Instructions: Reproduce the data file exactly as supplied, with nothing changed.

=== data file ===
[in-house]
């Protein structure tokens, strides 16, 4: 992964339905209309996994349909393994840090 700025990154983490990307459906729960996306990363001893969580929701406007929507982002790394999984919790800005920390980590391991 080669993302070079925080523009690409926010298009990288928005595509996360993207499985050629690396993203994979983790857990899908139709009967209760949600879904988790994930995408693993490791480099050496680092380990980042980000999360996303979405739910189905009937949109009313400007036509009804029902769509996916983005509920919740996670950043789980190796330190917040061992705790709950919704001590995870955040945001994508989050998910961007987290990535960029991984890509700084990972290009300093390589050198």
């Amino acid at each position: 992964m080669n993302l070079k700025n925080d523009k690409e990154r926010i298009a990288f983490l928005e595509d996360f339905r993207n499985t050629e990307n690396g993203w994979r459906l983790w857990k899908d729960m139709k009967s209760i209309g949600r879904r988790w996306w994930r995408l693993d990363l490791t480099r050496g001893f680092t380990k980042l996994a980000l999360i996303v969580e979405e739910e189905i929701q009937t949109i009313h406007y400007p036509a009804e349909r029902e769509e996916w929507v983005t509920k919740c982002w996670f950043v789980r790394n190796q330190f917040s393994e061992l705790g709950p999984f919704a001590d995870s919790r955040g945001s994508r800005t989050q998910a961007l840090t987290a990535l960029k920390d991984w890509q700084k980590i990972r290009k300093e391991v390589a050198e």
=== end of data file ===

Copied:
[in-house]
């Protein structure tokens, strides 16, 4: 992964339905209309996994349909393994840090 700025990154983490990307459906729960996306990363001893969580929701406007929507982002790394999984919790800005920390980590391991 080669993302070079925080523009690409926010298009990288928005595509996360993207499985050629690396993203994979983790857990899908139709009967209760949600879904988790994930995408693993490791480099050496680092380990980042980000999360996303979405739910189905009937949109009313400007036509009804029902769509996916983005509920919740996670950043789980190796330190917040061992705790709950919704001590995870955040945001994508989050998910961007987290990535960029991984890509700084990972290009300093390589050198």
């Amino acid at each position: 992964m080669n993302l070079k700025n925080d523009k690409e990154r926010i298009a990288f983490l928005e595509d996360f339905r993207n499985t050629e990307n690396g993203w994979r459906l983790w857990k899908d729960m139709k009967s209760i209309g949600r879904r988790w996306w994930r995408l693993d990363l490791t480099r050496g001893f680092t380990k980042l996994a980000l999360i996303v969580e979405e739910e189905i929701q009937t949109i009313h406007y400007p036509a009804e349909r029902e769509e996916w929507v983005t509920k919740c982002w996670f950043v789980r790394n190796q330190f917040s393994e061992l705790g709950p999984f919704a001590d995870s919790r955040g945001s994508r800005t989050q998910a961007l840090t987290a990535l960029k920390d991984w890509q700084k980590i990972r290009k300093e391991v390589a050198e």